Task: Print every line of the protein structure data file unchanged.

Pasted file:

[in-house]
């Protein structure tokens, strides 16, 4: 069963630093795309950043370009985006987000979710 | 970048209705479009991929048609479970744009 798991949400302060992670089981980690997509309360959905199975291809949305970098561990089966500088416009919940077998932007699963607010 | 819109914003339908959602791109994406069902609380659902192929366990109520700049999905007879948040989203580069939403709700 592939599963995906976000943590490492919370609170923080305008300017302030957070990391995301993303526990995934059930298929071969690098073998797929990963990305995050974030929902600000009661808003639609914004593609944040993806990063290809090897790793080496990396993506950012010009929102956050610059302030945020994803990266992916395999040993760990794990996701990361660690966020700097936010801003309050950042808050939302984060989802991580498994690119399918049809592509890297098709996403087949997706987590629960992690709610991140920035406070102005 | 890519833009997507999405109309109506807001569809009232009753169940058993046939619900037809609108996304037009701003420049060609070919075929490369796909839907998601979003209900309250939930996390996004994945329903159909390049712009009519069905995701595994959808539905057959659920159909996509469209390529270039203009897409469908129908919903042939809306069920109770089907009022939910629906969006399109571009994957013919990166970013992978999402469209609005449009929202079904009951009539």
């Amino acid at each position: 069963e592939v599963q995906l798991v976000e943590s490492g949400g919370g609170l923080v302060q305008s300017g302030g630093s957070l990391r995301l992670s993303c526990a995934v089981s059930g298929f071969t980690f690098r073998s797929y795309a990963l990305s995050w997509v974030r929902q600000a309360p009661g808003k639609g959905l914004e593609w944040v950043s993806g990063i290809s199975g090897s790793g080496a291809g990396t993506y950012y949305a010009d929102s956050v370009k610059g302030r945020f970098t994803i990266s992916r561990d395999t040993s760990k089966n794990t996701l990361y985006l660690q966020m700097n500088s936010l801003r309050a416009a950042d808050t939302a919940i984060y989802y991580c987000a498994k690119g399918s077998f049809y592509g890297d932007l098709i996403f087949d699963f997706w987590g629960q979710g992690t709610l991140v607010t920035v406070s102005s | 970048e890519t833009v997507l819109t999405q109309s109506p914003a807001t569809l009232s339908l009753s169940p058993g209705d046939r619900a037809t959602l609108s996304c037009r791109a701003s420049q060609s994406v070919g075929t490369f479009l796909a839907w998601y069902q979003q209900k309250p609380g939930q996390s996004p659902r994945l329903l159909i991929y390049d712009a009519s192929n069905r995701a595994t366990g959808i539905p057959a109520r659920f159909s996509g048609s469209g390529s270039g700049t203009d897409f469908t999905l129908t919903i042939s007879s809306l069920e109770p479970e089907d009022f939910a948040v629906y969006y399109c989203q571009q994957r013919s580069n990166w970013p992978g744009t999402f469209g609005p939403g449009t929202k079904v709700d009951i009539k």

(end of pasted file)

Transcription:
[in-house]
């Protein structure tokens, strides 16, 4: 069963630093795309950043370009985006987000979710 | 970048209705479009991929048609479970744009 798991949400302060992670089981980690997509309360959905199975291809949305970098561990089966500088416009919940077998932007699963607010 | 819109914003339908959602791109994406069902609380659902192929366990109520700049999905007879948040989203580069939403709700 592939599963995906976000943590490492919370609170923080305008300017302030957070990391995301993303526990995934059930298929071969690098073998797929990963990305995050974030929902600000009661808003639609914004593609944040993806990063290809090897790793080496990396993506950012010009929102956050610059302030945020994803990266992916395999040993760990794990996701990361660690966020700097936010801003309050950042808050939302984060989802991580498994690119399918049809592509890297098709996403087949997706987590629960992690709610991140920035406070102005 | 890519833009997507999405109309109506807001569809009232009753169940058993046939619900037809609108996304037009701003420049060609070919075929490369796909839907998601979003209900309250939930996390996004994945329903159909390049712009009519069905995701595994959808539905057959659920159909996509469209390529270039203009897409469908129908919903042939809306069920109770089907009022939910629906969006399109571009994957013919990166970013992978999402469209609005449009929202079904009951009539």
């Amino acid at each position: 069963e592939v599963q995906l798991v976000e943590s490492g949400g919370g609170l923080v302060q305008s300017g302030g630093s957070l990391r995301l992670s993303c526990a995934v089981s059930g298929f071969t980690f690098r073998s797929y795309a990963l990305s995050w997509v974030r929902q600000a309360p009661g808003k639609g959905l914004e593609w944040v950043s993806g990063i290809s199975g090897s790793g080496a291809g990396t993506y950012y949305a010009d929102s956050v370009k610059g302030r945020f970098t994803i990266s992916r561990d395999t040993s760990k089966n794990t996701l990361y985006l660690q966020m700097n500088s936010l801003r309050a416009a950042d808050t939302a919940i984060y989802y991580c987000a498994k690119g399918s077998f049809y592509g890297d932007l098709i996403f087949d699963f997706w987590g629960q979710g992690t709610l991140v607010t920035v406070s102005s | 970048e890519t833009v997507l819109t999405q109309s109506p914003a807001t569809l009232s339908l009753s169940p058993g209705d046939r619900a037809t959602l609108s996304c037009r791109a701003s420049q060609s994406v070919g075929t490369f479009l796909a839907w998601y069902q979003q209900k309250p609380g939930q996390s996004p659902r994945l329903l159909i991929y390049d712009a009519s192929n069905r995701a595994t366990g959808i539905p057959a109520r659920f159909s996509g048609s469209g390529s270039g700049t203009d897409f469908t999905l129908t919903i042939s007879s809306l069920e109770p479970e089907d009022f939910a948040v629906y969006y399109c989203q571009q994957r013919s580069n990166w970013p992978g744009t999402f469209g609005p939403g449009t929202k079904v709700d009951i009539k």